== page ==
That be what we call scringe stone, sir.

Doctor Who The Ribos Operation (1978)
Season 16 is my favourite season, so I’m inevitably of the view that it gets a bad rap (or a just plain neglected one), is underrated and generally unappreciated. Of its six stories, though, The Ribos Operation is probably the one, on balance, that receives the most accolades (on some days, it’s The Pirate Planet; many moons ago, back when DWAS was actually a thing of some relevance, The Stones of Blood won their season poll; there are also those who, rightly, extol the virtues of The Androids of Tara). I’m fully behind that, although truthfully, I don’t think there’s an awful lot between the first four stories. Why, I even have great affection for the finale. It’s only “KROLL! KROLL! KROLL! KROLL!” that comes up a bit short, which no doubt makes me a no good dryfoot, but there you are. If that Robert Holmes script is on the threadbare side, through little fault of his own, The Ribos Operation is contrastingly one of his very best, a hugely satisfyi…

Sometimes when you take people away, they don't come back.

The Ward (2010)
(SPOILERS) I’d felt no particular compunction to rush out and see The Ward (or rent it), partly down to the underwhelming reviews, but mostly because John Carpenter’s last few films had been so disappointing, and I doubted a decade away from the big screen would rejuvenate someone who’d rather play computer games than call the shots. Perhaps inevitably then, now I have finally given it a look, it’s a case of low expectations being at least surpassed. The Ward isn’t very good, but it isn’t outright bad either.

While it seems obvious in retrospect, I failed to guess the twist before it was revealed, probably because I was still expecting a supernatural element to be realised, it being a Carpenter movie. But then, this doesn’t feel very much like a Carpenter movie. It doesn’t have a Carpenter score (Mark Killian) or screenplay (Michael and Shawn Rasmussen) and it doesn’t have Gary B Kibbe as lenser (Yaron Orbach). I suspect the latter explains why it’s a much more professi…

‘Cos I’m the gringo who always delivers.

American Made (2017)
(SPOILERS) This is definitely more the sort of thing Tom Cruise should be doing, a movie that relies both on his boyish™ charm and at least has pretensions of ever so slightly pushing the envelope of standard multiplex fare, rather than desperately attaching himself to an impersonal franchise (The Mummy) or flailingly attempting to kick start one (Jack Reacher: Never Go Back); remember when Cruise wouldn’t even go near sequels (for about 20 years, The Color of Money aside, and then only the one series)? American Made is still victim to the tendency of his movies to feel superstar-fitted rather than remaining as punchy as they might be on paper (Made’s never quite as satirically sharp as it wants to be), but it at least doesn’t lead its audience by the nose.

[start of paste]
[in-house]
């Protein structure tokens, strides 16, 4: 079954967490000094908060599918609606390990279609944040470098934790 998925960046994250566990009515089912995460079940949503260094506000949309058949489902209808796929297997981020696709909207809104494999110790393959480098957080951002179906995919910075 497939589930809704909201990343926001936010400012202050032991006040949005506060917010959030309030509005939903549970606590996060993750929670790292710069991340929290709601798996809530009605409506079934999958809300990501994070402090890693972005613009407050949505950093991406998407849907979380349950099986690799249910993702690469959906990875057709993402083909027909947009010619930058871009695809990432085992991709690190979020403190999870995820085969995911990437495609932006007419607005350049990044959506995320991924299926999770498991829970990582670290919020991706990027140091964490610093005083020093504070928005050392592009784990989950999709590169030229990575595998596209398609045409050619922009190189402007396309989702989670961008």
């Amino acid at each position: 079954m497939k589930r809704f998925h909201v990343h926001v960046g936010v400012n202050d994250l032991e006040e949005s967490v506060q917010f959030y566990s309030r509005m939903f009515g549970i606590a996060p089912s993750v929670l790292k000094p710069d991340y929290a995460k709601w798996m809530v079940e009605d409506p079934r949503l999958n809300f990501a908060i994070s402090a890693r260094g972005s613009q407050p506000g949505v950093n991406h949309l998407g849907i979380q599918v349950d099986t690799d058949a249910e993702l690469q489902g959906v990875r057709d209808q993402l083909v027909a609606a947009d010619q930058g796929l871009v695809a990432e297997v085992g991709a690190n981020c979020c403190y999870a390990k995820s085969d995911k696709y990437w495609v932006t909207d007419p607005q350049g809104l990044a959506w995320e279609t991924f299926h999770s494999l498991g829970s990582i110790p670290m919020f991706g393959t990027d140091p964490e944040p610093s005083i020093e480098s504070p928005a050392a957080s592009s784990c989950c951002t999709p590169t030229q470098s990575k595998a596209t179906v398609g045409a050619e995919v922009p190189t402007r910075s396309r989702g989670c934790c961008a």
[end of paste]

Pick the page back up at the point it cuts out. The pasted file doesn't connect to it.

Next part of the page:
Rejoice! The broken are the more evolved. Rejoice.

Split (2016)
(SPOILERS) M Night Shyamalan went from the toast of twist-based filmmaking to a one-trick pony to the object of abject ridicule in the space of only a couple of pictures: quite a feat. Along the way, I’ve managed to miss several of his pictures, including his last, The Visit, regarded as something of a re-locating of his footing in the low budget horror arena. Split continues that genre readjustment, another Blumhouse production, one that also manages to bridge the gap with the fare that made him famous. But it’s a thematically uneasy film, marrying shlock and serious subject matter in ways that don’t always quite gel.

Shyamalan has seized on a horror staple – nubile teenage girls in peril, prey to a psychotic antagonist – and, no doubt with the best intentions, attempted to warp it. But, in so doing, he has dragged in themes and threads from other, more meritable fare, with the consequence that, in the end, the conflicting positions rather subvert his attempts at subversion…

You diabolical mastermind, you.

The Avengers Season 4 Ranked – Worst to Best
Season Four is generally held up as the pinnacle of The Avengers, and it certainly maintains the greatest level of consistency in the run. Nevertheless, as I noted a few reviews back, one viewer’s classic is another’s ho-hum with this show, perhaps because it doesn’t elicit the same kind of exhaustive fandom to establish any level of consensus as some series. There follows my Worst to Best ranking of the season, told mostly in pictures. The index for full episode reviews can be found here.